If it could be demonstrated that any complex organ existed, which could not possibly have been formed by numerous, successive, slight modifications, my theory would absolutely break down. But I can find out no such case.
In short order Darwin converted the profound into the mundane. But the facts of biology wouldn't cooperate. The farther back evolutionists peered in time the more complexity they found.
The third eye is a good example but new research takes the complexity farther back yet to 600 million years ago. The research found that the light sensitivity of the humble hydra is based on the same type of key opsin protein used in human vision.
We must believe not only that such an incredibly complex protein evolved somehow, but that it just happened to work splendidly in the as yet unforeseen incredible mammalian vision system. Imagine if a contraption your 5-year-old banged together in the basement just happened to work perfectly in a jet airliner. As the lead researcher commented:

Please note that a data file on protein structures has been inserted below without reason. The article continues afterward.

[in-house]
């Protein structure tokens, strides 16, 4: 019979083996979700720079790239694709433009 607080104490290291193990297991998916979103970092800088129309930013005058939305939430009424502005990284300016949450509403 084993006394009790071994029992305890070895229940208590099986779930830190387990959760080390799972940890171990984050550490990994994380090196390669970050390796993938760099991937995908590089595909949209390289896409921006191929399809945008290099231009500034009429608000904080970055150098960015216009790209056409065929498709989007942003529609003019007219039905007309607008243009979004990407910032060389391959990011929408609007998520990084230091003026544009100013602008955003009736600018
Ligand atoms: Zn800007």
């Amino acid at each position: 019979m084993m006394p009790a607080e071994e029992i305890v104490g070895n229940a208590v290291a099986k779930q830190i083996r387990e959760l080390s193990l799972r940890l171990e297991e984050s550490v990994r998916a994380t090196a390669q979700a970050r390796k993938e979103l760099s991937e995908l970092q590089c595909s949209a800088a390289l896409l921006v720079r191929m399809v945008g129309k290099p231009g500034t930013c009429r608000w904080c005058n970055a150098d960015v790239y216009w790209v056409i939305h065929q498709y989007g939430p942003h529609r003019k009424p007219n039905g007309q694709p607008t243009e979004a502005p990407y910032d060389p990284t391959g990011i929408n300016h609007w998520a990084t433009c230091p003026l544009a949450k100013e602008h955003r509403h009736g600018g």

This work picks up on earlier studies of the hydra in my lab, and continues to challenge the misunderstanding that evolution represents a ladder-like march of progress, with humans at the pinnacle. Instead, it illustrates how all organisms -- humans included -- are a complex mix of ancient and new characteristics.
It was all just a misunderstanding--now we understand. But with each new surprise, evolution becomes less likely and more complex.